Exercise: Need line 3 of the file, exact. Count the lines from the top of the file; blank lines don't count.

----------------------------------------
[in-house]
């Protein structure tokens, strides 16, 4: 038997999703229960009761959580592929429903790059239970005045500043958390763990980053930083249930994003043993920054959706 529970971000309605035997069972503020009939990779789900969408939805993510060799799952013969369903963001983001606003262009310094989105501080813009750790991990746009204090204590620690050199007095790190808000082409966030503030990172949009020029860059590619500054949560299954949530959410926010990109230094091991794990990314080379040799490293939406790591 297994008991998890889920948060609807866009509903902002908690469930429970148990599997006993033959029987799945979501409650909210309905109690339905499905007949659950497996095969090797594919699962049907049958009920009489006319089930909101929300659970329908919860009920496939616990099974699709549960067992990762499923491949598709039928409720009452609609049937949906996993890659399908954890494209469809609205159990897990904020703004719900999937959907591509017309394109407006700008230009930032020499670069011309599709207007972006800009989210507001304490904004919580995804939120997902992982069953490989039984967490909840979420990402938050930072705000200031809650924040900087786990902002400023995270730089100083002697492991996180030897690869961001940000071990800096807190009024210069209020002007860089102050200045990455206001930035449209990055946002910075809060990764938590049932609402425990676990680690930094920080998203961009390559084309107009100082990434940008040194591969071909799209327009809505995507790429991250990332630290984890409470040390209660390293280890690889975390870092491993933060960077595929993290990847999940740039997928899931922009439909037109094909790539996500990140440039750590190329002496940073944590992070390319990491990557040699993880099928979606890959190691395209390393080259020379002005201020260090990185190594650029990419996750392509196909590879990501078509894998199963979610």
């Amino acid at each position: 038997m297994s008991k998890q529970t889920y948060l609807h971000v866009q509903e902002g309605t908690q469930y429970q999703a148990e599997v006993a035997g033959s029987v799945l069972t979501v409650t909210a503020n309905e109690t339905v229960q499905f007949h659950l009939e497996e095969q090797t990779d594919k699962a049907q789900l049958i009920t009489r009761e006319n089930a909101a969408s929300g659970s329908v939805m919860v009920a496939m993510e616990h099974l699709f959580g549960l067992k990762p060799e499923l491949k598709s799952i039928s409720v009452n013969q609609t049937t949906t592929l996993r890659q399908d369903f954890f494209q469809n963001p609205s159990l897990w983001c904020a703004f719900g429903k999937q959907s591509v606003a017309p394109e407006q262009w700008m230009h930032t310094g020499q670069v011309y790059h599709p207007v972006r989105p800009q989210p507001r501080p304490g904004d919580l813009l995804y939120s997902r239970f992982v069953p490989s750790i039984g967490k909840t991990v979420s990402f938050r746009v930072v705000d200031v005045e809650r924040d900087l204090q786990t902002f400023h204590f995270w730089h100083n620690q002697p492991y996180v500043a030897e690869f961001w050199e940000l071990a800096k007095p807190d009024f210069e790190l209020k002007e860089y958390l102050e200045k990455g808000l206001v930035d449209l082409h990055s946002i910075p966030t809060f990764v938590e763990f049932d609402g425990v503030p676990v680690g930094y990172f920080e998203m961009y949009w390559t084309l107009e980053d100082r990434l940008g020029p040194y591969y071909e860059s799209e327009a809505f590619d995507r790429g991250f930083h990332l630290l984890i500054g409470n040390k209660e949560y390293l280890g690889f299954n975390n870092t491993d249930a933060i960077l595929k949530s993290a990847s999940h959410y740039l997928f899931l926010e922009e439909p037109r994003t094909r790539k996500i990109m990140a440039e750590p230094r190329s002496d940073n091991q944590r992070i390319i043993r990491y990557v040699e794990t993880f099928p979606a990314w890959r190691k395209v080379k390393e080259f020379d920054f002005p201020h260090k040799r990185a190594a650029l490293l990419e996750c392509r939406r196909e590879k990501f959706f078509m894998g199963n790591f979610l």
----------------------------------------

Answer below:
């Amino acid at each position: 038997m297994s008991k998890q529970t889920y948060l609807h971000v866009q509903e902002g309605t908690q469930y429970q999703a148990e599997v006993a035997g033959s029987v799945l069972t979501v409650t909210a503020n309905e109690t339905v229960q499905f007949h659950l009939e497996e095969q090797t990779d594919k699962a049907q789900l049958i009920t009489r009761e006319n089930a909101a969408s929300g659970s329908v939805m919860v009920a496939m993510e616990h099974l699709f959580g549960l067992k990762p060799e499923l491949k598709s799952i039928s409720v009452n013969q609609t049937t949906t592929l996993r890659q399908d369903f954890f494209q469809n963001p609205s159990l897990w983001c904020a703004f719900g429903k999937q959907s591509v606003a017309p394109e407006q262009w700008m230009h930032t310094g020499q670069v011309y790059h599709p207007v972006r989105p800009q989210p507001r501080p304490g904004d919580l813009l995804y939120s997902r239970f992982v069953p490989s750790i039984g967490k909840t991990v979420s990402f938050r746009v930072v705000d200031v005045e809650r924040d900087l204090q786990t902002f400023h204590f995270w730089h100083n620690q002697p492991y996180v500043a030897e690869f961001w050199e940000l071990a800096k007095p807190d009024f210069e790190l209020k002007e860089y958390l102050e200045k990455g808000l206001v930035d449209l082409h990055s946002i910075p966030t809060f990764v938590e763990f049932d609402g425990v503030p676990v680690g930094y990172f920080e998203m961009y949009w390559t084309l107009e980053d100082r990434l940008g020029p040194y591969y071909e860059s799209e327009a809505f590619d995507r790429g991250f930083h990332l630290l984890i500054g409470n040390k209660e949560y390293l280890g690889f299954n975390n870092t491993d249930a933060i960077l595929k949530s993290a990847s999940h959410y740039l997928f899931l926010e922009e439909p037109r994003t094909r790539k996500i990109m990140a440039e750590p230094r190329s002496d940073n091991q944590r992070i390319i043993r990491y990557v040699e794990t993880f099928p979606a990314w890959r190691k395209v080379k390393e080259f020379d920054f002005p201020h260090k040799r990185a190594a650029l490293l990419e996750c392509r939406r196909e590879k990501f959706f078509m894998g199963n790591f979610l």